PBS has become a haven for all manner of Latino content over the last few years. Last year they premiered the heartfelt and affecting documentary on Raúl Julia, The World’s a Stage, and have all manner of amazing short-form content available to stream on their app.

Most recently they debuted two new short films on both the PBS website and the PBS video app that look at immigration, personal responsibility, and identity in new and unique ways. In Mexican-American filmmaker Daniel Eduvijes Carrera’s The Fires of Soledad, an immigrant family is both emotionally and physically hindered by grief after losing a child while crossing the Rio Grande. As they attempt to mourn, their emotions start to manifest “fiery mystical powers.”

And Puerto Rican writer and director William Caballero’s film The Hummingbirds is also available to stream. The Hummingbirds follows father and son David and Brandon, respectively. Brandon is interested in exploring his sexual identity, leaning more toward the feminine, causing his ill father to ask him about it. With David (played by Caballero) growing sicker as the result of diabetic dialysis, Brandon starts to remember a time when his father was “Hummingbird Man,” using the bird’s small size and strength to overcome his treatments.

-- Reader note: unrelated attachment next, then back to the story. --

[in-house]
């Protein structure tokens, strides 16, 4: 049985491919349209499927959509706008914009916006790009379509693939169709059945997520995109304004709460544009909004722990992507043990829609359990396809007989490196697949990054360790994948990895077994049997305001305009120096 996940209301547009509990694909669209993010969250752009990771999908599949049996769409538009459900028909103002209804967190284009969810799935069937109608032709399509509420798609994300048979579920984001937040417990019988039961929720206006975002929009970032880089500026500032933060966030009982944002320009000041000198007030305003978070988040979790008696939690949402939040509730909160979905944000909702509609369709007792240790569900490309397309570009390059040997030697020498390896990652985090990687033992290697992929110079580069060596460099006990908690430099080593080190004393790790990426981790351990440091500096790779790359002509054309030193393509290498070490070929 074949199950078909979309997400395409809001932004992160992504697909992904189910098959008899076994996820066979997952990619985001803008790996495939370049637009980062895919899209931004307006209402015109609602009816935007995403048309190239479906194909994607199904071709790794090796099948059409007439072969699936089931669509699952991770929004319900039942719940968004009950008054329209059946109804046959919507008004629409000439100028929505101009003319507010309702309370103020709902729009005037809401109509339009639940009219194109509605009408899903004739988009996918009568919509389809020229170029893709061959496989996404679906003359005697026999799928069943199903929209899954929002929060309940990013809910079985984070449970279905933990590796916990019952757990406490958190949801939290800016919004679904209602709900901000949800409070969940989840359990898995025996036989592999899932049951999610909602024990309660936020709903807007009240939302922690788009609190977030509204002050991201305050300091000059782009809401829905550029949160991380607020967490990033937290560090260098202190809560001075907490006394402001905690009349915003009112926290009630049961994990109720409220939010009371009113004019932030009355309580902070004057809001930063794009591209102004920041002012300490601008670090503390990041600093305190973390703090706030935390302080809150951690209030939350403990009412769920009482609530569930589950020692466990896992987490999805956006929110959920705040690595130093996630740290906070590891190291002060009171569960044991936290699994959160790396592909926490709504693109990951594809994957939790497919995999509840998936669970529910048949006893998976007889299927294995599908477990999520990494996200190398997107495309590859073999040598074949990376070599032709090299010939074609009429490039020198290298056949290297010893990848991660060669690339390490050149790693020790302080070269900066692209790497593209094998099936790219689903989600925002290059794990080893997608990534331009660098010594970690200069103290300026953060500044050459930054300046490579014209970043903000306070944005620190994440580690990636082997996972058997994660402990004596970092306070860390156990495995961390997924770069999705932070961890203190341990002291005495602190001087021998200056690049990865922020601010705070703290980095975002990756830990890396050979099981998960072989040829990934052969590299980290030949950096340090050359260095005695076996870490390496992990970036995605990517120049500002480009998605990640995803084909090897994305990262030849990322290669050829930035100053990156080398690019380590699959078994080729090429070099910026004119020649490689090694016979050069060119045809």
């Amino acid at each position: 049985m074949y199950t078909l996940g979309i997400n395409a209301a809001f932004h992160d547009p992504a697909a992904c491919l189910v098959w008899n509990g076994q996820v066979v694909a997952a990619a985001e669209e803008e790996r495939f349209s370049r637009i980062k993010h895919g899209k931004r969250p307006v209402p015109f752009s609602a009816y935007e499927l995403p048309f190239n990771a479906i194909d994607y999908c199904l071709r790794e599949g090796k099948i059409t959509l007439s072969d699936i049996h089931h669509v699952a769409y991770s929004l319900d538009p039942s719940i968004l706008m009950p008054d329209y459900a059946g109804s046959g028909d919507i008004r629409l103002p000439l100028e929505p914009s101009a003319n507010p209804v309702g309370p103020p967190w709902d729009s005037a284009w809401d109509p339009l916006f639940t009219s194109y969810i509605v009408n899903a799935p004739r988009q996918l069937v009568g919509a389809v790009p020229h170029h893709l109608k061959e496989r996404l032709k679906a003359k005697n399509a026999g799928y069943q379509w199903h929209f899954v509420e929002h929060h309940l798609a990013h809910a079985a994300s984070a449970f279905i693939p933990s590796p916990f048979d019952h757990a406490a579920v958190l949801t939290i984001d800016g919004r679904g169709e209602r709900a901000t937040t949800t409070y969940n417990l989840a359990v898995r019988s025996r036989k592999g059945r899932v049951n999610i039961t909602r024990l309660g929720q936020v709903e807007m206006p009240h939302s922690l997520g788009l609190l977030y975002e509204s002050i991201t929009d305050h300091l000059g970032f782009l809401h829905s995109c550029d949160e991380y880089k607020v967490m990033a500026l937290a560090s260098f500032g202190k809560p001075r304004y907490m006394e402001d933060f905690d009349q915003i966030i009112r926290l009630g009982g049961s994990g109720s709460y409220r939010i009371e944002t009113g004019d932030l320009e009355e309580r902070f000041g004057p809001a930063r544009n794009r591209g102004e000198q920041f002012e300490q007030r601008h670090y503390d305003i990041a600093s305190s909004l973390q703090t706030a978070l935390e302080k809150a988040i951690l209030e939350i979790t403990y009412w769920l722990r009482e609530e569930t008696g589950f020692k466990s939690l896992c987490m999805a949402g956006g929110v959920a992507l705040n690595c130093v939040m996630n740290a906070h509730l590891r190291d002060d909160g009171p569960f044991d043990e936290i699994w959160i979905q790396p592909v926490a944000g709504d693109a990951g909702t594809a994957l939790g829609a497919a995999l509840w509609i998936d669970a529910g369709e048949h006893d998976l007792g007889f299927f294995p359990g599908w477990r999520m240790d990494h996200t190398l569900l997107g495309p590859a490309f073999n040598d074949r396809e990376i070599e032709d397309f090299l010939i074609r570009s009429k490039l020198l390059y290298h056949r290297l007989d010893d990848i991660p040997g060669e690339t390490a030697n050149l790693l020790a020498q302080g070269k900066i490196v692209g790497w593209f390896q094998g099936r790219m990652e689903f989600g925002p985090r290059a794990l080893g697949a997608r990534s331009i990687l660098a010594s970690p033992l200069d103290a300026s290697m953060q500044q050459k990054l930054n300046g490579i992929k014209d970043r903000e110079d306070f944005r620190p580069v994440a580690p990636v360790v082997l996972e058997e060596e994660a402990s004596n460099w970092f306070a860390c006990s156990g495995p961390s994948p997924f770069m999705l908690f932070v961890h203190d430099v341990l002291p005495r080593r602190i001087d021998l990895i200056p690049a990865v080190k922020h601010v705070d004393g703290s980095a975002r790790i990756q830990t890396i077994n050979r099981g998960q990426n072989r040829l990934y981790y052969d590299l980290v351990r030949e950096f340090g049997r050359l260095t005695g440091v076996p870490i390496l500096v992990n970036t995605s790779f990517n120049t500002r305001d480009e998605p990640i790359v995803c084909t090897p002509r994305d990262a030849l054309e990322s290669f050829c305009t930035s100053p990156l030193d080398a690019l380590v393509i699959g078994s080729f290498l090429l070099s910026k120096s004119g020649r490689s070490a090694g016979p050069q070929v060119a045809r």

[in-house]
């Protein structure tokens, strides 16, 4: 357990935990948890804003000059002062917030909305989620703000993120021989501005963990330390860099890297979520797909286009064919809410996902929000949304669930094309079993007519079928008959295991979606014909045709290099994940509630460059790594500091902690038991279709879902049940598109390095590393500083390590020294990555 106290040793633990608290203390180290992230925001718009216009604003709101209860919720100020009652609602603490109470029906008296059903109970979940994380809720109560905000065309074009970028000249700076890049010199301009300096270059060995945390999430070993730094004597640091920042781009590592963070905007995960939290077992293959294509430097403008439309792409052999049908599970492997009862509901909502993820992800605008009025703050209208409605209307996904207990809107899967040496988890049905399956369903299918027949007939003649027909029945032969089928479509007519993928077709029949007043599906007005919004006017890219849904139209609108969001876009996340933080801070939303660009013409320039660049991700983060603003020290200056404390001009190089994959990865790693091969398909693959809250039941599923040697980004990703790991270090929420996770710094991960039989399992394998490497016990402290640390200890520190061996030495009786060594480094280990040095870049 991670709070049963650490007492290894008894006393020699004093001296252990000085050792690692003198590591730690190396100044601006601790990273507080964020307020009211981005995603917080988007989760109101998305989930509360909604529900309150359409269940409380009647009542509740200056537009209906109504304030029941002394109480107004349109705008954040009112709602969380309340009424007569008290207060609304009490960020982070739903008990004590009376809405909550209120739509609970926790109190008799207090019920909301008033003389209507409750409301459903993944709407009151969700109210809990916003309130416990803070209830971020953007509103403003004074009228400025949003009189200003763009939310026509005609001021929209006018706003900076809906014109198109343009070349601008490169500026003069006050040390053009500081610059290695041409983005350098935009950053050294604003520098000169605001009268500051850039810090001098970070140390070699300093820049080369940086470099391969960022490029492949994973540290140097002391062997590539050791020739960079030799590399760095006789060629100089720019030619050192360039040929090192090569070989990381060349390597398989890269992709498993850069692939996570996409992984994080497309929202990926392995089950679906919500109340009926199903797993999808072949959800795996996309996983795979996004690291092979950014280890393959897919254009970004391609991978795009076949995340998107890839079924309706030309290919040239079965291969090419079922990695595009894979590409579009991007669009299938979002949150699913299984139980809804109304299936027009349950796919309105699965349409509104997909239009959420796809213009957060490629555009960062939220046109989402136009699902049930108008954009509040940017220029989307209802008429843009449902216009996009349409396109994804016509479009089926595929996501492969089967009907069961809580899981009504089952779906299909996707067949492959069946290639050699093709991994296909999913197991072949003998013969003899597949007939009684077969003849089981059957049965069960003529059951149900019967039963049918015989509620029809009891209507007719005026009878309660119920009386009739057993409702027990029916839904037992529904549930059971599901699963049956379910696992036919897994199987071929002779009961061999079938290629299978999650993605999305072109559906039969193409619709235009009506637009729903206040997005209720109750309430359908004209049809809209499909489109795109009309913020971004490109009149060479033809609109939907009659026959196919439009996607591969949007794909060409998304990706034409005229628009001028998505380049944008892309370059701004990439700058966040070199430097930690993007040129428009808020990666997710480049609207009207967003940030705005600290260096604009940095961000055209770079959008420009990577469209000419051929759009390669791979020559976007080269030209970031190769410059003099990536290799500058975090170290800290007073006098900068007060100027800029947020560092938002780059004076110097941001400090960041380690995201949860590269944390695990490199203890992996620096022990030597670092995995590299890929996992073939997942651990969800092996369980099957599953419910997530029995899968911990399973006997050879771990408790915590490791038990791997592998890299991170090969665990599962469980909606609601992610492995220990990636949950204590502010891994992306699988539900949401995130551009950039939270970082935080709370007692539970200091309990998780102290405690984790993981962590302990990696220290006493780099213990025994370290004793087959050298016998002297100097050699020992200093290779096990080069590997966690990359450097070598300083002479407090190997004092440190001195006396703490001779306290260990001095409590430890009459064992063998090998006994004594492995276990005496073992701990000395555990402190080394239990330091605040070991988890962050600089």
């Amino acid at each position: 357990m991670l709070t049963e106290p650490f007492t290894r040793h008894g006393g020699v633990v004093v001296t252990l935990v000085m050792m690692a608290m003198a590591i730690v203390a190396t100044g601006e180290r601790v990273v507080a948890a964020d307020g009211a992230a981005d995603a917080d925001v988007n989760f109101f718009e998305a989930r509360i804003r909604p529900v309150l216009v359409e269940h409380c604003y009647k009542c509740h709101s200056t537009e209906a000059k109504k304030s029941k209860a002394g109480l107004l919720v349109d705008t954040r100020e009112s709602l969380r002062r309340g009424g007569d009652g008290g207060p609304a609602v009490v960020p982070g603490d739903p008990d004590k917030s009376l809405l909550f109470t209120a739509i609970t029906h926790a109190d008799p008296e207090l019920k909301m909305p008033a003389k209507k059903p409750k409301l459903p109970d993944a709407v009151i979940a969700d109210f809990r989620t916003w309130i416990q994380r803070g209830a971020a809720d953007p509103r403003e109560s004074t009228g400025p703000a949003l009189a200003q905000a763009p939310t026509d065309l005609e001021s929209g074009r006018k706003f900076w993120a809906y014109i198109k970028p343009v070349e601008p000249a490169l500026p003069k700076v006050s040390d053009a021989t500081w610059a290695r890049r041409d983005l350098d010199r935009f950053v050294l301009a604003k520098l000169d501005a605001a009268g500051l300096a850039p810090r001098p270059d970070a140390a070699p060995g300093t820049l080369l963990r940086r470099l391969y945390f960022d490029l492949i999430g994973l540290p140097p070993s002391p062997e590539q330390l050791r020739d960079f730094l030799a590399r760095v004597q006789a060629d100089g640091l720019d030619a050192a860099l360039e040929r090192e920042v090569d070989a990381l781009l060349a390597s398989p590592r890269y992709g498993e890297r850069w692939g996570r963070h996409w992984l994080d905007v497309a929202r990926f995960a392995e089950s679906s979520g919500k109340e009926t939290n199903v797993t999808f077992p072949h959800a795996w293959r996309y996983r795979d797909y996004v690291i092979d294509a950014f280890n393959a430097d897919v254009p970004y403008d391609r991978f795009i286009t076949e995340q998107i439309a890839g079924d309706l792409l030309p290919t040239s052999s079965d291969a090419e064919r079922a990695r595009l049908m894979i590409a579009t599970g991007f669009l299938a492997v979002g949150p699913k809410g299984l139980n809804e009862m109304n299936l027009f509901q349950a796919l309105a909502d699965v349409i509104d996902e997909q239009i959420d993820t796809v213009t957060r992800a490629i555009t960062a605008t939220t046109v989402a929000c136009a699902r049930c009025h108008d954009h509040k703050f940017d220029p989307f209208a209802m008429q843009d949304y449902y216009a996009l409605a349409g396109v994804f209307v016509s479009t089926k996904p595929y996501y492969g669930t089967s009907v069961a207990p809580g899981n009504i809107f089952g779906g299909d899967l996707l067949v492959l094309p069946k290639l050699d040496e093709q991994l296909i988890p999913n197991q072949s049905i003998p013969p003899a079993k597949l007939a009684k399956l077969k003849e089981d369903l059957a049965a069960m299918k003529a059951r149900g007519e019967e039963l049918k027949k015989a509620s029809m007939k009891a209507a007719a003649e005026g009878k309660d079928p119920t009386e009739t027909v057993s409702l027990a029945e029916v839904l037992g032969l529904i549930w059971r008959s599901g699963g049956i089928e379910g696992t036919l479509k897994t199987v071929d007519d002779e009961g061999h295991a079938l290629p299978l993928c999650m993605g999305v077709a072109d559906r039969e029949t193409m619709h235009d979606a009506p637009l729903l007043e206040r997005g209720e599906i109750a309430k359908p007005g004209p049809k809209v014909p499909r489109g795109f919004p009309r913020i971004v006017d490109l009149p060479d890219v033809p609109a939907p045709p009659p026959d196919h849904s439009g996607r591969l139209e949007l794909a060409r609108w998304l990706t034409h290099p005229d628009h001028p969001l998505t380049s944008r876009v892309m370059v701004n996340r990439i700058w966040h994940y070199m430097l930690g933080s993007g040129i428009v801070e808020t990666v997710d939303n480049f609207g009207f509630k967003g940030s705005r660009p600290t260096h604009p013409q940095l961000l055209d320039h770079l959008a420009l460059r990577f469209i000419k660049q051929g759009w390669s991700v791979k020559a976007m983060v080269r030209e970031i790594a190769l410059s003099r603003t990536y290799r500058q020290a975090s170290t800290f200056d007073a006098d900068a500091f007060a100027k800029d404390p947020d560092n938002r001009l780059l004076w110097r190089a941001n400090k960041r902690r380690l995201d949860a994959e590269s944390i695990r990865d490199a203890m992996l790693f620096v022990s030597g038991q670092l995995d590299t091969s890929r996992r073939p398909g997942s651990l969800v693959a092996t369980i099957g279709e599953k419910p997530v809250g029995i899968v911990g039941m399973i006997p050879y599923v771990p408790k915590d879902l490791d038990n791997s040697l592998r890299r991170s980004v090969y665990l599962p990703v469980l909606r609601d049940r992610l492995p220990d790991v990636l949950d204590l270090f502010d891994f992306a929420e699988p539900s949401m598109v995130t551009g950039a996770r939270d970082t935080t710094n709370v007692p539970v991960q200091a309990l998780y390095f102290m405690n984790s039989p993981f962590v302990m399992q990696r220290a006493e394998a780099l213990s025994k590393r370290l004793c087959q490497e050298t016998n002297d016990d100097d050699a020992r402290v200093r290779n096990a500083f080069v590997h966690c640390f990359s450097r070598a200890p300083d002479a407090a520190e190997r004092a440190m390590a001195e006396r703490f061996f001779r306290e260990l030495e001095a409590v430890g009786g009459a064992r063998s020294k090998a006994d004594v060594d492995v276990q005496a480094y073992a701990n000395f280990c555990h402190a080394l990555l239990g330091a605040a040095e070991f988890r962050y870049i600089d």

These shorts both come from Latino Public Broadcasting, a nonprofit collaboration with PBS aimed at distributing media both representative of Latinos and their issues. These two new shorts are just one of several available to stream and watch via the PBS website and streaming app.

It’s amazing what PBS keeps putting out, whether it be long-form or short-form content. Their emphasis on showcasing all walks of Latino life allows for unique and introspective films like these that are compelling, emotional and educational.

You can stream Fires of Soledad and The Hummingbirds on PBS.org and the PBS video app.